“You are my Guardian,” Cassandra retorted firmly, her hand fastening around Lamia’s chin and forcing their eyes to meet. “Dulaque killed Eve. Judson and Charlene cut the Library loose to protect it from him, not you. You proved your loyalty when you killed Dulaque to save me.”
Lamia grimaced. She tugged her chin out of Cassandra’s grip and ducked her eyes. “I have heard some say it proves only that I am loyal to no one.”
Anger like lava surged upwards in Cassandra, a burst of power shaking the building. She knew there were those who envied Lamia’s closeness to her, the trust she placed in her. But that they would take it so far as this…as far as trying to discredit her Guardian. “Who said that?”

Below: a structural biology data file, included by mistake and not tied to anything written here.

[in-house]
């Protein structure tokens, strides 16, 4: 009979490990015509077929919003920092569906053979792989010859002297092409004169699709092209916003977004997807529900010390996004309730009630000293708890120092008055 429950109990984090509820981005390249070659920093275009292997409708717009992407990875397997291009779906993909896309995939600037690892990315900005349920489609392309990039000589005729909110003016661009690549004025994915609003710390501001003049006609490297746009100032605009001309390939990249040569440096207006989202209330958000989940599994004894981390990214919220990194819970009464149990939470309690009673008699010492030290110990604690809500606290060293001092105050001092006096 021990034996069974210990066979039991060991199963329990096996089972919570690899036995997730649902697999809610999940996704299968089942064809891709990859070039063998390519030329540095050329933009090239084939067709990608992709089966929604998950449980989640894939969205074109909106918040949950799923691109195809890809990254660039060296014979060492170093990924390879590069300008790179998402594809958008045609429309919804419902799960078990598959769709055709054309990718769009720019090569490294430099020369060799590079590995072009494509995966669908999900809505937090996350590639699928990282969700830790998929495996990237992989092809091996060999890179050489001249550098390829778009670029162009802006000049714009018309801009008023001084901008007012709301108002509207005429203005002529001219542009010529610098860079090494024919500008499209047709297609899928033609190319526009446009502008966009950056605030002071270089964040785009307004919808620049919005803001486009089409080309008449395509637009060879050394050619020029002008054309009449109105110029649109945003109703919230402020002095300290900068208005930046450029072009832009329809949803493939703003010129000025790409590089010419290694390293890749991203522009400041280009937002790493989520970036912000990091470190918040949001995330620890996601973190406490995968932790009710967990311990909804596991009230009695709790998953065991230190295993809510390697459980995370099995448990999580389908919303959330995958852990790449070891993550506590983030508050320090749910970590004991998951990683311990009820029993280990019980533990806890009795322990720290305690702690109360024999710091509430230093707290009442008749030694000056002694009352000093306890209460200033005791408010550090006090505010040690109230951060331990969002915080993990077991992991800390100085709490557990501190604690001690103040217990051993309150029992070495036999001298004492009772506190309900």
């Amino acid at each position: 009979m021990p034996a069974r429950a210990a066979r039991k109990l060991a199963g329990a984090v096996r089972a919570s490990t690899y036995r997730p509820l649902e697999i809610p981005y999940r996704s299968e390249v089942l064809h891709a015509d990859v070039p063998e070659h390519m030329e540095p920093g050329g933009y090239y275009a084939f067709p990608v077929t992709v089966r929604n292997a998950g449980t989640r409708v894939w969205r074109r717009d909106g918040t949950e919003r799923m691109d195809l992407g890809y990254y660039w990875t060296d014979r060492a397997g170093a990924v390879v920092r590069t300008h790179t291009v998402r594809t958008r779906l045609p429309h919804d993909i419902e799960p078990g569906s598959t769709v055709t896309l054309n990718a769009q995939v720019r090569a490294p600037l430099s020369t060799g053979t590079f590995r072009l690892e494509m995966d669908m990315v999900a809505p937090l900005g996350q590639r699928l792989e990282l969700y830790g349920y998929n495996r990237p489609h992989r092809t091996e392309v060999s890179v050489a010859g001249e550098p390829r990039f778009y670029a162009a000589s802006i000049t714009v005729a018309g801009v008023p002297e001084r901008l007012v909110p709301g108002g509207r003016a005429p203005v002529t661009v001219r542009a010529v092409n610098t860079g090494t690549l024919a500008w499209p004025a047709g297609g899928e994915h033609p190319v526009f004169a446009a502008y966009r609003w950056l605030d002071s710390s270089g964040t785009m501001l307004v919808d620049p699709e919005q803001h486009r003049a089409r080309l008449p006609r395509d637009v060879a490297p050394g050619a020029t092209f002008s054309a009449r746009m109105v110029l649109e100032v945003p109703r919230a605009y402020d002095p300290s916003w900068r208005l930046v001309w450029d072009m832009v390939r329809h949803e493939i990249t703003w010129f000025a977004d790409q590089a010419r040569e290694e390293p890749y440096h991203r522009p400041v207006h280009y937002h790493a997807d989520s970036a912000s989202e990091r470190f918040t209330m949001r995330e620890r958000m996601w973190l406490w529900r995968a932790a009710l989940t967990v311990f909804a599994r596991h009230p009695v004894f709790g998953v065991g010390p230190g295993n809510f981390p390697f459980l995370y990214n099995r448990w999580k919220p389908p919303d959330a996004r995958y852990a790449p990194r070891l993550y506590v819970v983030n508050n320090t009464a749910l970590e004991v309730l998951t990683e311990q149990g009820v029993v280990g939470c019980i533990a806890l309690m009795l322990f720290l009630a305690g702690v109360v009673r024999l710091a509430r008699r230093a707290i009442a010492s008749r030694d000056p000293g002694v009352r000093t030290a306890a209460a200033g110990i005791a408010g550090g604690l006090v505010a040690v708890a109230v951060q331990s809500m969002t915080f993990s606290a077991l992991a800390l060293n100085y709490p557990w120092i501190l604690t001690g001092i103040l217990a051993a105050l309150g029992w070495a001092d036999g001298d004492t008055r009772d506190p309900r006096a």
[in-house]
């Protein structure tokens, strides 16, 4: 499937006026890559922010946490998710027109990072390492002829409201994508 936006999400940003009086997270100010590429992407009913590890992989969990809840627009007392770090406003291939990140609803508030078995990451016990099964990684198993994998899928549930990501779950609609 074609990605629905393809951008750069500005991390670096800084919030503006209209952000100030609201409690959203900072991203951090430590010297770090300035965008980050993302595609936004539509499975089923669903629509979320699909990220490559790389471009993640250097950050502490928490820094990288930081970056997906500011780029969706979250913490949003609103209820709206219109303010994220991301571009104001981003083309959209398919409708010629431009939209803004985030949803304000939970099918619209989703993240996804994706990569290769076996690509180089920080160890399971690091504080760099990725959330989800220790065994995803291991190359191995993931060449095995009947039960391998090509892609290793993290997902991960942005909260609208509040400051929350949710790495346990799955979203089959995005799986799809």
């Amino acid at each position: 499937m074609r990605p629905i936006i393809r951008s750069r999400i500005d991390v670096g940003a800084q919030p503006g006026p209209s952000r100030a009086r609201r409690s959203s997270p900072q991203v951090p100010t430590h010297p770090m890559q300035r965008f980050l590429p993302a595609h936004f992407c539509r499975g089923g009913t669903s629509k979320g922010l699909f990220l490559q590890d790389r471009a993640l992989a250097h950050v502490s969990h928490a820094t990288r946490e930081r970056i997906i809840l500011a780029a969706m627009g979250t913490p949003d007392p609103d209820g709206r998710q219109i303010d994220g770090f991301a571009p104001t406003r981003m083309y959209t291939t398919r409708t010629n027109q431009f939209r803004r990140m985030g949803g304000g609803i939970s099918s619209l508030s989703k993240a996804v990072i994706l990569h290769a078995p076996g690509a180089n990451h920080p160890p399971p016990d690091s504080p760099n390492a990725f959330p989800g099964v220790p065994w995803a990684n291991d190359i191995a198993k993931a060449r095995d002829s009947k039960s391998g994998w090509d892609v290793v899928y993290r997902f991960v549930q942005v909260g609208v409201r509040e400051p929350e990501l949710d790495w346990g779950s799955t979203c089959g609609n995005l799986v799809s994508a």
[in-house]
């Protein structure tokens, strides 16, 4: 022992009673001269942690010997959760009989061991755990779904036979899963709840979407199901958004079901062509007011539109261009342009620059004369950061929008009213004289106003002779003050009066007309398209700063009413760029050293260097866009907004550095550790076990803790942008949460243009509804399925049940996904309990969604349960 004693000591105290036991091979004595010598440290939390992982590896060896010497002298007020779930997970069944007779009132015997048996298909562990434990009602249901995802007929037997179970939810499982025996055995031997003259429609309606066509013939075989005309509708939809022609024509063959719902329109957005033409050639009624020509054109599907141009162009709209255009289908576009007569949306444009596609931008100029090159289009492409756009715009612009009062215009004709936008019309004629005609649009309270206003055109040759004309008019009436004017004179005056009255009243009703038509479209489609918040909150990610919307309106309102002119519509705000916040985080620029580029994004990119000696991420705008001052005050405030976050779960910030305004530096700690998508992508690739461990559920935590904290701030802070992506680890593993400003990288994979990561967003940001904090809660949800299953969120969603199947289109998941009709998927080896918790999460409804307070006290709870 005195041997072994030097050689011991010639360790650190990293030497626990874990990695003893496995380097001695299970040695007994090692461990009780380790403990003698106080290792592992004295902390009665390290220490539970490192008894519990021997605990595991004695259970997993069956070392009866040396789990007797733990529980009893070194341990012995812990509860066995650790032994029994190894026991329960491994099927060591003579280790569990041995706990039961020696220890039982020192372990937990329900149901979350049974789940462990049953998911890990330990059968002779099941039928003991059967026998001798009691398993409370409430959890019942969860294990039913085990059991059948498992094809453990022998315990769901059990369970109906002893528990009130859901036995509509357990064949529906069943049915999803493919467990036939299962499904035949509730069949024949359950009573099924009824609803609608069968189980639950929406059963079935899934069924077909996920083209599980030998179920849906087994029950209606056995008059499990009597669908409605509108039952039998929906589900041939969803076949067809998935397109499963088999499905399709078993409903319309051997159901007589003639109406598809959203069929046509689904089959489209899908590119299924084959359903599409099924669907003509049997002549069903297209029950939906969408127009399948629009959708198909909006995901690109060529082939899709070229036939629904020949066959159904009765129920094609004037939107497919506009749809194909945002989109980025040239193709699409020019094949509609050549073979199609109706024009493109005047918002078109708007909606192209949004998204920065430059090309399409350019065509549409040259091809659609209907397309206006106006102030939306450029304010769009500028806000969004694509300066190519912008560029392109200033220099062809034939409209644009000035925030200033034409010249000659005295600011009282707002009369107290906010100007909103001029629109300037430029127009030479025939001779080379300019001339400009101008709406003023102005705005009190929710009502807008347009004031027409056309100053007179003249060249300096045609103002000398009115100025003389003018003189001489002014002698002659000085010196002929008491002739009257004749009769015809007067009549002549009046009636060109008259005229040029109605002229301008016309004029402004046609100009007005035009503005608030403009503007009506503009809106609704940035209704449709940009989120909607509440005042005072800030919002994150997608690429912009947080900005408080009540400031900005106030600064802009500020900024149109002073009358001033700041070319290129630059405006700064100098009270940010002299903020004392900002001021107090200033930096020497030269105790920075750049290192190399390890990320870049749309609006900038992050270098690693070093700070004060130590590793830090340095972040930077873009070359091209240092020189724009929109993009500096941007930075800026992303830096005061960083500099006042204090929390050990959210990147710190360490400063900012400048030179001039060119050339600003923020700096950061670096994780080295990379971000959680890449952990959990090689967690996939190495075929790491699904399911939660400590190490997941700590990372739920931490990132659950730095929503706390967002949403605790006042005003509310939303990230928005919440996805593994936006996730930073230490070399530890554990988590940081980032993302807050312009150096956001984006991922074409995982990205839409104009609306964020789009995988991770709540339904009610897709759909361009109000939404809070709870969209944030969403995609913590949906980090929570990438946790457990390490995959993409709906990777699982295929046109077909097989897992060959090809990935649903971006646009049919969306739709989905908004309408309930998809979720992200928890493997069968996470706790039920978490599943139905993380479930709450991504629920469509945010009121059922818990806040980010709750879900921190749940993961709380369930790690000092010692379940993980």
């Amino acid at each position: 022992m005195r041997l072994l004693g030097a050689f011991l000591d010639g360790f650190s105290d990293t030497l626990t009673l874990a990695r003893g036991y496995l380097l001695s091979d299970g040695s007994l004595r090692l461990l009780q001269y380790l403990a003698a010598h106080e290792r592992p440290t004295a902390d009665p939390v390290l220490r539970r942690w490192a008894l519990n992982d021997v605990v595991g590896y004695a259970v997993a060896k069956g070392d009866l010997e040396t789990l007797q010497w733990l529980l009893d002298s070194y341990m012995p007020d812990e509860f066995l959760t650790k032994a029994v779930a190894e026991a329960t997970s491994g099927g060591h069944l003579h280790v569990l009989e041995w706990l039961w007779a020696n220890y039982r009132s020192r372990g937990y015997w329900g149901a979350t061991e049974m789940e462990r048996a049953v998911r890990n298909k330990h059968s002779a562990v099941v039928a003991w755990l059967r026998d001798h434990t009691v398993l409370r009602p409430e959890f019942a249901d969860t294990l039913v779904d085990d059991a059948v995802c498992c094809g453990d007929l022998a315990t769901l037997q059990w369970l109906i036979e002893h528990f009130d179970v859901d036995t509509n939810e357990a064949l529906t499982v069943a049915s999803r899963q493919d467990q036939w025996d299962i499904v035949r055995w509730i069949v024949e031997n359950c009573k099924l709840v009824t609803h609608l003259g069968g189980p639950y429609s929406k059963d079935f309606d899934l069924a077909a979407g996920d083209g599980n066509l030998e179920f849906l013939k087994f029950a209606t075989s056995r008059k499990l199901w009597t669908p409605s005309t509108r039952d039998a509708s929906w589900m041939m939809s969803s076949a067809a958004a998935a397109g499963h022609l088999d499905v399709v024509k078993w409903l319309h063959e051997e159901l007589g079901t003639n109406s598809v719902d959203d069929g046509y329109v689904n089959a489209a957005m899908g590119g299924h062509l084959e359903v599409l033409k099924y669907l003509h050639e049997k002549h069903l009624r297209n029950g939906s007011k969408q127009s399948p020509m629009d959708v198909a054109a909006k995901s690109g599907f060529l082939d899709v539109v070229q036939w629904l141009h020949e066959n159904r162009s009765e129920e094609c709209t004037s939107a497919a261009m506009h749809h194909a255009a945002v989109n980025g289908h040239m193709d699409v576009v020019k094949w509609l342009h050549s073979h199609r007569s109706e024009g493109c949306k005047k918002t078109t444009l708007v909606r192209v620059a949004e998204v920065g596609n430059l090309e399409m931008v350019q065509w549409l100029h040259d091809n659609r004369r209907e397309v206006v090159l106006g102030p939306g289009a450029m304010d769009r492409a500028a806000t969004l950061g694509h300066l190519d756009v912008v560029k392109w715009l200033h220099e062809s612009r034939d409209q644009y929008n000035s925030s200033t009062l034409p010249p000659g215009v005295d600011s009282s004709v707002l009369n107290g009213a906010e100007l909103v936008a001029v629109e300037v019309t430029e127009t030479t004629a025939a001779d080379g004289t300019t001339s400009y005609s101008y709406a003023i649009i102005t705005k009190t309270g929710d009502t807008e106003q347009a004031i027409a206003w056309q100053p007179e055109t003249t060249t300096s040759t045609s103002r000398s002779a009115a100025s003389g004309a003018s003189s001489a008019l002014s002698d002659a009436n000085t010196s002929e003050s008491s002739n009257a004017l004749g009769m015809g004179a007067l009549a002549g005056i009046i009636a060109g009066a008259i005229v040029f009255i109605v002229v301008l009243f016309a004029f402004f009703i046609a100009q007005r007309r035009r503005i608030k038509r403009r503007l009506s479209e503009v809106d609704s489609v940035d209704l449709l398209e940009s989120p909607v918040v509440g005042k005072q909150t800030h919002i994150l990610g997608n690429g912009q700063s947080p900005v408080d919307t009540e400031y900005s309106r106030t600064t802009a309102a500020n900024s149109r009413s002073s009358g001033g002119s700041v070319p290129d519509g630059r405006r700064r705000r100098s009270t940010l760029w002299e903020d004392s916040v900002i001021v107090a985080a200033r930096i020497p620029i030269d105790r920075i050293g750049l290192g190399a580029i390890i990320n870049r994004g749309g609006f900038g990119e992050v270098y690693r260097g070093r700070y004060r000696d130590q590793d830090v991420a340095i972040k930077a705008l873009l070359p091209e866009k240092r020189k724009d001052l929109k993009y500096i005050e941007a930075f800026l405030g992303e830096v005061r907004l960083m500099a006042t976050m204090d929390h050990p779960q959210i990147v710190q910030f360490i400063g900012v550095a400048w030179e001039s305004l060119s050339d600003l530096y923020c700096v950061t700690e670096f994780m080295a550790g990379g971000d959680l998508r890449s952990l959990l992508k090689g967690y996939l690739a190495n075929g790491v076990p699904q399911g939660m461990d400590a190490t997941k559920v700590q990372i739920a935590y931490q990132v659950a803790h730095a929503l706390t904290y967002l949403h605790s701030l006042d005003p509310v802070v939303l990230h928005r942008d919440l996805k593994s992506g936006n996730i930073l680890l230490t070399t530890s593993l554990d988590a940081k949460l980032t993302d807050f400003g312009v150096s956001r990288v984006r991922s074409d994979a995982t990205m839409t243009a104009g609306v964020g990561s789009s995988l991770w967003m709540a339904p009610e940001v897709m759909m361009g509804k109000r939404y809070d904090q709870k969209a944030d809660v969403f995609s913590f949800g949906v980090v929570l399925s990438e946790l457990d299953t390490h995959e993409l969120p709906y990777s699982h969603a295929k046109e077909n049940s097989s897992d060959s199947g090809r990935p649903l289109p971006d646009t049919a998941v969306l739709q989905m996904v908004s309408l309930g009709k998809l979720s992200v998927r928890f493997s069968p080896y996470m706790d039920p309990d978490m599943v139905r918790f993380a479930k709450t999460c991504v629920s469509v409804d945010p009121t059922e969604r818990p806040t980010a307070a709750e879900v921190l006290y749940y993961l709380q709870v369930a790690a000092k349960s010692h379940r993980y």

Lamia’s eyes widened in surprise. She reached for the bedpost with one hand to steady herself until the shaking subsided. It said a great deal about the trust between them that her voice didn’t waver, though. Even the most dramatic displays of Cassandra’s power weren’t enough to make her afraid, thank God. “It doesn’t matter.”
“It does matter,” Cassandra insisted. She grabbed Lamia’s arm, as if she could make her own urgency bleed through the skin between them; like a drug or a disease transmitted by touch. “I need you here with me, physically and mentally. Anyone who makes you doubt yourself puts us all in danger.”
It hadn’t always been that way. They’d danced around each other in uneasy circles for quite a while; Cassandra resentful, Lamia still coping with having her worldview turned upside down. But the Library had known, which was why it had chosen Lamia for her even when Cassandra hadn’t wanted a new Guardian.
Everything had changed when the dragons awoke.
Lamia’s hand covered hers. “I just…I suppose I just don’t understand. Why the Library chose me when I was your enemy. Why you forgave me.”
“Because you saw me,” Cassandra answered quietly. “Because you see me. Because you’re the only one who does anymore.”